As Ethics Officer for PRSA Tampa Bay as well as a frequent participant in/contributor to PRSA BEPS programming, and Ethics Committee Chair for the Global Listening Centre, I try to portray the highest standards of ethical conduct practice and encourage others to do the same.
I also try to convey the importance of ethical thought and action to students who are interested in the public relations career field (and others!), previously at Curry College in Massachusetts, now at The University of Tampa here in sunny Florida.
One thing I try to reinforce is the relatively simple concept that whatever you do or say, someone is paying attention. And they may or may not know a whole lot more about a particular topic that you’re addressing than you do. So, to cut to the chase…be mindful of what you say or do.
Where is this going, Kirk? So glad you asked!
I often talk about…and vividly remember…an occasion waaay back in the day when I was teaching conversational English to Vietnamese military. I had been selected while in Air Force basic training to attend the Defense Language Institute’s English Language School at Lackland Air Force Base where I was stationed. It was a voluntary thing that I thought sounded pretty cool. The result was two tours in Vietnam (1969-1970 and 1971-1972, with a brief one-year assignment back in the U.S. in between).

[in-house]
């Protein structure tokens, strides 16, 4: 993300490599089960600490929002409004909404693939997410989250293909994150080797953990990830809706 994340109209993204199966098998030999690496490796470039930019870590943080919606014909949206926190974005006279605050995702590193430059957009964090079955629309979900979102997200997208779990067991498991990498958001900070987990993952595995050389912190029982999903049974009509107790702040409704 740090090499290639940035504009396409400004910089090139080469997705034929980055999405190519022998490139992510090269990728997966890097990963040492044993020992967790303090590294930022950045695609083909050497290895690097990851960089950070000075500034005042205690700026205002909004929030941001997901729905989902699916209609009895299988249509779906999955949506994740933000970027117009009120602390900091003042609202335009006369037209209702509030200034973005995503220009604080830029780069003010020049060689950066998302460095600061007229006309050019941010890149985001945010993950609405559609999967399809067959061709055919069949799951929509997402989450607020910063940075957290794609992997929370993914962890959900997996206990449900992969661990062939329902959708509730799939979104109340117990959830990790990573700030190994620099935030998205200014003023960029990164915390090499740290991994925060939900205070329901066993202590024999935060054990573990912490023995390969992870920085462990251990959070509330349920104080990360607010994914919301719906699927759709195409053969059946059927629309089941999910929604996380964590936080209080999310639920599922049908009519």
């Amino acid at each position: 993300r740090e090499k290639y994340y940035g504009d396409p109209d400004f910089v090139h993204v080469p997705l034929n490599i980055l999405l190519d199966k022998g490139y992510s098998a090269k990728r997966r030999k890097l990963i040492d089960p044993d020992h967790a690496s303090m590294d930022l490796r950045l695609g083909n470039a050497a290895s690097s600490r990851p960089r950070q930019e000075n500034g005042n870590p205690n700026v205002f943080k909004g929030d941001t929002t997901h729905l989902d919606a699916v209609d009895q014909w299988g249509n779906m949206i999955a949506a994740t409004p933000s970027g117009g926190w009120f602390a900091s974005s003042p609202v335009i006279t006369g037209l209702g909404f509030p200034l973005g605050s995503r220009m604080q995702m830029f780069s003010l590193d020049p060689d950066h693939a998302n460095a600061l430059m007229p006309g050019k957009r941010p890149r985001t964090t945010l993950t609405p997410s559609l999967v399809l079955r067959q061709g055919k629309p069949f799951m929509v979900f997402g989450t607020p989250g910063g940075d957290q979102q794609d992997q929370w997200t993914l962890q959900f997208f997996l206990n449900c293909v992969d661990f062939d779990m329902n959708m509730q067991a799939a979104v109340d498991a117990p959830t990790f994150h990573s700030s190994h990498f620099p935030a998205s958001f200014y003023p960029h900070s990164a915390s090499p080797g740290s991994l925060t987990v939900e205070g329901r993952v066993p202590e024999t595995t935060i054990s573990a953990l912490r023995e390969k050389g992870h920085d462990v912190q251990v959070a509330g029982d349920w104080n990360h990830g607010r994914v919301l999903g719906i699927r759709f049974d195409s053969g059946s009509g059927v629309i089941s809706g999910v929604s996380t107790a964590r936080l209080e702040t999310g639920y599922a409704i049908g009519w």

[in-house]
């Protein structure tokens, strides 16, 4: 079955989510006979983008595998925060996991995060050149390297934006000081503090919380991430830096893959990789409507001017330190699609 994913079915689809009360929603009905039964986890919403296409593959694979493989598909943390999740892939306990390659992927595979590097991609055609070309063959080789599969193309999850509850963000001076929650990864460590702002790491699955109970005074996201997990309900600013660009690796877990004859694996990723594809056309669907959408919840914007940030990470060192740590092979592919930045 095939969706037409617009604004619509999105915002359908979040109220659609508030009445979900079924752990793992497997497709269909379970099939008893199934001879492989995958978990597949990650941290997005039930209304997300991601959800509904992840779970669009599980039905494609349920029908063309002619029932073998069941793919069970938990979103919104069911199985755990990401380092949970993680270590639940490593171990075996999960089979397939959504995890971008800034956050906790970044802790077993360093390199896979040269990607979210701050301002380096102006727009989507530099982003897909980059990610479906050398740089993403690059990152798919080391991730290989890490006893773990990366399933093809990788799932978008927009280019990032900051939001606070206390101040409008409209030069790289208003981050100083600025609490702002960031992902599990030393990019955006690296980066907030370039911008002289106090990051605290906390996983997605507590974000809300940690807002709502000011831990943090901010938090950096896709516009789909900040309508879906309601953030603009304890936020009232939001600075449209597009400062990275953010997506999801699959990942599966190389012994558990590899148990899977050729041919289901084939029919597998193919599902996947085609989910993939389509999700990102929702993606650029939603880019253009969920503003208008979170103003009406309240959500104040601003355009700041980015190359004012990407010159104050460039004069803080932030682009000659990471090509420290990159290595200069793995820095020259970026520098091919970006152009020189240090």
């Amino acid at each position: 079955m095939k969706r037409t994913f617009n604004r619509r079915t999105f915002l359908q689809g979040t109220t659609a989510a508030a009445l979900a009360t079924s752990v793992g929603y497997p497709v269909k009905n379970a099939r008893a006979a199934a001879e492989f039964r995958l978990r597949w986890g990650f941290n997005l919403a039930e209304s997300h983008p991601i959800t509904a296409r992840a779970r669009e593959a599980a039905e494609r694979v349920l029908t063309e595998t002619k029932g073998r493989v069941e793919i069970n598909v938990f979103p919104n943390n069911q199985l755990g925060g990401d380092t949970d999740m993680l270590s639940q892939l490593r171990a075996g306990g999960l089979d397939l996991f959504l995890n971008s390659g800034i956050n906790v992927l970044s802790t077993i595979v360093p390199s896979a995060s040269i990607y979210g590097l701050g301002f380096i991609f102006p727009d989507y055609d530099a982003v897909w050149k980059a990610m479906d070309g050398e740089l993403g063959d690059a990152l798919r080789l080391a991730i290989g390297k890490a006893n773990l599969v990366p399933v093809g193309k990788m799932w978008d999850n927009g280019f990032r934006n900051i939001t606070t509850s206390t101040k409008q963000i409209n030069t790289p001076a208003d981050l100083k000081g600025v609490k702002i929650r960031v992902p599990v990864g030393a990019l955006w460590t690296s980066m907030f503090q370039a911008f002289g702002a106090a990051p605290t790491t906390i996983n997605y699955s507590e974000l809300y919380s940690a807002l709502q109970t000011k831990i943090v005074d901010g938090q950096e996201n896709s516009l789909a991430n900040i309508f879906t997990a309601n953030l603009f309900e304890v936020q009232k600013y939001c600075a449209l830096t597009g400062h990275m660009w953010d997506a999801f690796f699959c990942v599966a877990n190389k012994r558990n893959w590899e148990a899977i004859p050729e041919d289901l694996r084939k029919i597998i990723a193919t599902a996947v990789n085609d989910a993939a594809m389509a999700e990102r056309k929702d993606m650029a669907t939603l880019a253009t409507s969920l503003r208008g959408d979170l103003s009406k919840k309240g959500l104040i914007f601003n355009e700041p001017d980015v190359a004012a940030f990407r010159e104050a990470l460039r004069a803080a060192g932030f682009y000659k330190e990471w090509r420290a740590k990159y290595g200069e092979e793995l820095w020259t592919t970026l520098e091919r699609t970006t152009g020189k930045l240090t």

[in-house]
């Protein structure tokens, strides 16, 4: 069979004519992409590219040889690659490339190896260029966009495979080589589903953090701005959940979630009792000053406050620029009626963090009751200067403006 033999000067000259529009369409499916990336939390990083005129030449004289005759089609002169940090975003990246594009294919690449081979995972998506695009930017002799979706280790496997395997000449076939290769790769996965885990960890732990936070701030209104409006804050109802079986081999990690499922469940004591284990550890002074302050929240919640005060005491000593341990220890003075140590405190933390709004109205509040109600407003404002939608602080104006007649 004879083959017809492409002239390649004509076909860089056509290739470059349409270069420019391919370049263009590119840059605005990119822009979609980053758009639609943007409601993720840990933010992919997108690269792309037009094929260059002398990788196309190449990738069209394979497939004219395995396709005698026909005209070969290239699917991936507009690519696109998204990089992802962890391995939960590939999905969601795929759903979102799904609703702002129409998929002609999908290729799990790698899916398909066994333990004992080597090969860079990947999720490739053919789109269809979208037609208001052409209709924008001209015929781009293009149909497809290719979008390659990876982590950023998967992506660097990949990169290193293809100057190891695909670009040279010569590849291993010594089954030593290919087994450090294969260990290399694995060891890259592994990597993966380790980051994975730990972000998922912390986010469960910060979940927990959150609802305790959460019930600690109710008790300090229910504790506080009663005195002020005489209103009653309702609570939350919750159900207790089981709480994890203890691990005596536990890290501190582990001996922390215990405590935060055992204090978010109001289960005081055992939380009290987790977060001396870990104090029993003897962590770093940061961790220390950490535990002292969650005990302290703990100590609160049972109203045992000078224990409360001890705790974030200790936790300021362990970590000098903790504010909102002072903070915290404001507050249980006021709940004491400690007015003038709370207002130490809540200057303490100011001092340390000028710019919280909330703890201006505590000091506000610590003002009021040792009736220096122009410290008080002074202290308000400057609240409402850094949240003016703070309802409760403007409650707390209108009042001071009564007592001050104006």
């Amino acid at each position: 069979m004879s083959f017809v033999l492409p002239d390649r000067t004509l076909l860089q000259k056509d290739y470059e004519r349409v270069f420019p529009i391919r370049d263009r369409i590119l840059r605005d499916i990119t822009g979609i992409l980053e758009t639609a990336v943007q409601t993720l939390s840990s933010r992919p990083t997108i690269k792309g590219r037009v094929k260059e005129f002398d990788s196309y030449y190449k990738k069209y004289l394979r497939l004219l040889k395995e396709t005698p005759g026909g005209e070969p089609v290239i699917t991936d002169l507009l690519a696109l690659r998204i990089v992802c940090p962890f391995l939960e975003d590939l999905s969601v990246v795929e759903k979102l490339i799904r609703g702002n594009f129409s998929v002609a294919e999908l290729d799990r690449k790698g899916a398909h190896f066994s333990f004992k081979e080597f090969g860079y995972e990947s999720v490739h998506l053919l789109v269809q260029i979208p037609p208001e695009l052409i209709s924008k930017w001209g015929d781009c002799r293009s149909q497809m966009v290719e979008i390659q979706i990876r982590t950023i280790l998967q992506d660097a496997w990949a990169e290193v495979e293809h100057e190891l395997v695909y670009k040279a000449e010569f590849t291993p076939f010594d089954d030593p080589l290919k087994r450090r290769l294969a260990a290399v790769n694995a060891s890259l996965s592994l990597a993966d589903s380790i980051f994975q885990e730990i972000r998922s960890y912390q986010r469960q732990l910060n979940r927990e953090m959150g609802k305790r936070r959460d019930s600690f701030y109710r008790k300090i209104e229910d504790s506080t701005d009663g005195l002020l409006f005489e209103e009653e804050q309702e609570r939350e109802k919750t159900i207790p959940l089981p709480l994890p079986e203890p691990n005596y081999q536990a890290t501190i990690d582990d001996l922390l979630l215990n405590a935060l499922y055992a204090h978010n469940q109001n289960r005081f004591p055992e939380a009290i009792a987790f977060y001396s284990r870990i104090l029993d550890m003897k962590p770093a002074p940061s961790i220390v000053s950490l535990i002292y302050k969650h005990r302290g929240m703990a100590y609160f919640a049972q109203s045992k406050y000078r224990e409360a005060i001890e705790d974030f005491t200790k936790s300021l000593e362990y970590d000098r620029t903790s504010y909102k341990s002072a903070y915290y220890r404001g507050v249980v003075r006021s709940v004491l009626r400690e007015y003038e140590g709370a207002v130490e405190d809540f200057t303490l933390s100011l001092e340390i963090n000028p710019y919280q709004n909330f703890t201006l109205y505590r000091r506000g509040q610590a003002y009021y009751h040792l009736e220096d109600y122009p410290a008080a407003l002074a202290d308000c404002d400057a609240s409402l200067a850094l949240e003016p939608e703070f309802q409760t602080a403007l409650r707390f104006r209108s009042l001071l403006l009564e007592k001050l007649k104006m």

Anywho…I was teaching basic grammar so that Vietnamese student/soldiers could master the language well enough to come to the U.S. for advanced training in some aspect of their specialty area. Not looking for expertise…just basic familiarity.
Now, to be clear, I was/am NOT a grammar expert. My English degree was a specialty in British literature…NOT grammar.
Obviously, in the course of a semester of teaching, students would ask, on occasion, “Mr. Hazlett, what is that verb form?” Sometimes I would know and would confidently provide the answer.
Other times, I had no clue, but figured that these folks just barely understood what was being taught, so I could make up an answer and no one would know differently.
Until that fateful day…
Sentence is on the chalkboard. Student raises hand and asks, “What is that?”
I look at it and have absolutely no clue. So, using the rationale mentioned earlier, I make up an answer.
Suddenly a quiet voice comes from the back of the classroom. “Excuse me, Mr. Hazlett, but you’re wrong.”
Fifty (FIVE-ZERO) years later, I remember his name…Mr. Phu.
“Oh really, Mr. Phu. What is it, then?”
Mr. Phu then launches into a VERY detailed explanation that I recognize immediately as being absolutely correct.
“Mr. Phu, how did you know that?”
“Before I was drafted into the Army, I was a Professor at the University of Saigon. I have a Ph.D. in French. I also studied English.”
So the takeaway from this is, my friends, is just this. Don’t make statements or take actions assuming that “no one else will know.”
Ethical thought and action means taking into consideration the impact you can have on others either positive or negative. It’s doing the RIGHT thing…not just the CONVENIENT thing.
And…Mr. Phu is paying attention!